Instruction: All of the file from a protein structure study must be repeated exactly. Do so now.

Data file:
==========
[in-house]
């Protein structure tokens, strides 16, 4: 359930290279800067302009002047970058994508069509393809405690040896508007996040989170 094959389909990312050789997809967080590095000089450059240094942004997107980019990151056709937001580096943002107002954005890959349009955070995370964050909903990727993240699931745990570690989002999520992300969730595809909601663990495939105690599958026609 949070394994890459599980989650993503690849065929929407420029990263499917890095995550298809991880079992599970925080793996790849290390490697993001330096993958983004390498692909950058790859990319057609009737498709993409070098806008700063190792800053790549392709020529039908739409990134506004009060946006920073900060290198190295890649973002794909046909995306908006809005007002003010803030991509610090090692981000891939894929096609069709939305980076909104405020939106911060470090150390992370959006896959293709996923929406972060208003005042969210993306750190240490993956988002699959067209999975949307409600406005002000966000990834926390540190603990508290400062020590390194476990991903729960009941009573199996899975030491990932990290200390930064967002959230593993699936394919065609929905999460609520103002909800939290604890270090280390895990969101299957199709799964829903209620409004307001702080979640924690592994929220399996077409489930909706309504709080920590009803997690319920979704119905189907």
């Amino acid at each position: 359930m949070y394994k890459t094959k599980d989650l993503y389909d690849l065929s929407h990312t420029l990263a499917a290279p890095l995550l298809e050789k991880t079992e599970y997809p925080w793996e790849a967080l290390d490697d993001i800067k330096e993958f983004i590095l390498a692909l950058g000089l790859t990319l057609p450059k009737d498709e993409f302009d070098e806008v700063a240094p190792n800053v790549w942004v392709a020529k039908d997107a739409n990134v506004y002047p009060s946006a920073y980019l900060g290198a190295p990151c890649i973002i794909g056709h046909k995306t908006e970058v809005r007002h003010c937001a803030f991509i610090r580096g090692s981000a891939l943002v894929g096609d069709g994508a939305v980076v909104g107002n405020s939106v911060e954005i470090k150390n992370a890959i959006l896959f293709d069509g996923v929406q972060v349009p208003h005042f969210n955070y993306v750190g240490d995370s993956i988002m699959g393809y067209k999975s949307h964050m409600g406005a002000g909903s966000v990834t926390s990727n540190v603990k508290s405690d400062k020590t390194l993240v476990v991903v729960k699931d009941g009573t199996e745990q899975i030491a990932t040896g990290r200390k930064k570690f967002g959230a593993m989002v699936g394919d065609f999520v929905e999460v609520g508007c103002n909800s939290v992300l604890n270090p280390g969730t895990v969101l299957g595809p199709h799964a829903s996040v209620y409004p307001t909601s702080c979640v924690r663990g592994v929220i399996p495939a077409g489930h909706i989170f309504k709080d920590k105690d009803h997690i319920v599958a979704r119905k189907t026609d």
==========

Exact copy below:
[in-house]
């Protein structure tokens, strides 16, 4: 359930290279800067302009002047970058994508069509393809405690040896508007996040989170 094959389909990312050789997809967080590095000089450059240094942004997107980019990151056709937001580096943002107002954005890959349009955070995370964050909903990727993240699931745990570690989002999520992300969730595809909601663990495939105690599958026609 949070394994890459599980989650993503690849065929929407420029990263499917890095995550298809991880079992599970925080793996790849290390490697993001330096993958983004390498692909950058790859990319057609009737498709993409070098806008700063190792800053790549392709020529039908739409990134506004009060946006920073900060290198190295890649973002794909046909995306908006809005007002003010803030991509610090090692981000891939894929096609069709939305980076909104405020939106911060470090150390992370959006896959293709996923929406972060208003005042969210993306750190240490993956988002699959067209999975949307409600406005002000966000990834926390540190603990508290400062020590390194476990991903729960009941009573199996899975030491990932990290200390930064967002959230593993699936394919065609929905999460609520103002909800939290604890270090280390895990969101299957199709799964829903209620409004307001702080979640924690592994929220399996077409489930909706309504709080920590009803997690319920979704119905189907």
């Amino acid at each position: 359930m949070y394994k890459t094959k599980d989650l993503y389909d690849l065929s929407h990312t420029l990263a499917a290279p890095l995550l298809e050789k991880t079992e599970y997809p925080w793996e790849a967080l290390d490697d993001i800067k330096e993958f983004i590095l390498a692909l950058g000089l790859t990319l057609p450059k009737d498709e993409f302009d070098e806008v700063a240094p190792n800053v790549w942004v392709a020529k039908d997107a739409n990134v506004y002047p009060s946006a920073y980019l900060g290198a190295p990151c890649i973002i794909g056709h046909k995306t908006e970058v809005r007002h003010c937001a803030f991509i610090r580096g090692s981000a891939l943002v894929g096609d069709g994508a939305v980076v909104g107002n405020s939106v911060e954005i470090k150390n992370a890959i959006l896959f293709d069509g996923v929406q972060v349009p208003h005042f969210n955070y993306v750190g240490d995370s993956i988002m699959g393809y067209k999975s949307h964050m409600g406005a002000g909903s966000v990834t926390s990727n540190v603990k508290s405690d400062k020590t390194l993240v476990v991903v729960k699931d009941g009573t199996e745990q899975i030491a990932t040896g990290r200390k930064k570690f967002g959230a593993m989002v699936g394919d065609f999520v929905e999460v609520g508007c103002n909800s939290v992300l604890n270090p280390g969730t895990v969101l299957g595809p199709h799964a829903s996040v209620y409004p307001t909601s702080c979640v924690r663990g592994v929220i399996p495939a077409g489930h909706i989170f309504k709080d920590k105690d009803h997690i319920v599958a979704r119905k189907t026609d």